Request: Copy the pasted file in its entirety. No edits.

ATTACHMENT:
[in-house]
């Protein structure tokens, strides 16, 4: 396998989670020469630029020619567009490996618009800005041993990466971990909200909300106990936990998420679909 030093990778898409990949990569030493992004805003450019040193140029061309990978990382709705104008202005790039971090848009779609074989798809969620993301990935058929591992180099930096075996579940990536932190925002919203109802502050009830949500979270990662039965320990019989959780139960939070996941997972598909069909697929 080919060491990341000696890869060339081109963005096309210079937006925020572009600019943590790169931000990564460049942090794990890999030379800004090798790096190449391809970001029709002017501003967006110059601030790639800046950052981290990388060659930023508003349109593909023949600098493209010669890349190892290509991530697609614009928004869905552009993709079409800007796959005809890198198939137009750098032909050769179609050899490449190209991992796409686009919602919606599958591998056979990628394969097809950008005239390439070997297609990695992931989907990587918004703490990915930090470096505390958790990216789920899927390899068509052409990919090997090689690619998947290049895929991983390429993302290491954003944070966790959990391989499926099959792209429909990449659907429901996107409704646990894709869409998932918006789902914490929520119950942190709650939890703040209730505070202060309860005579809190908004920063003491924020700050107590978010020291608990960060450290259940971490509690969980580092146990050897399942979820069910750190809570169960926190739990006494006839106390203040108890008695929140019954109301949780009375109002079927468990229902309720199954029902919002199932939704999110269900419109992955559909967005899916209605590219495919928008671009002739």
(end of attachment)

[in-house]
């Protein structure tokens, strides 16, 4: 396998989670020469630029020619567009490996618009800005041993990466971990909200909300106990936990998420679909 030093990778898409990949990569030493992004805003450019040193140029061309990978990382709705104008202005790039971090848009779609074989798809969620993301990935058929591992180099930096075996579940990536932190925002919203109802502050009830949500979270990662039965320990019989959780139960939070996941997972598909069909697929 080919060491990341000696890869060339081109963005096309210079937006925020572009600019943590790169931000990564460049942090794990890999030379800004090798790096190449391809970001029709002017501003967006110059601030790639800046950052981290990388060659930023508003349109593909023949600098493209010669890349190892290509991530697609614009928004869905552009993709079409800007796959005809890198198939137009750098032909050769179609050899490449190209991992796409686009919602919606599958591998056979990628394969097809950008005239390439070997297609990695992931989907990587918004703490990915930090470096505390958790990216789920899927390899068509052409990919090997090689690619998947290049895929991983390429993302290491954003944070966790959990391989499926099959792209429909990449659907429901996107409704646990894709869409998932918006789902914490929520119950942190709650939890703040209730505070202060309860005579809190908004920063003491924020700050107590978010020291608990960060450290259940971490509690969980580092146990050897399942979820069910750190809570169960926190739990006494006839106390203040108890008695929140019954109301949780009375109002079927468990229902309720199954029902919002199932939704999110269900419109992955559909967005899916209605590219495919928008671009002739």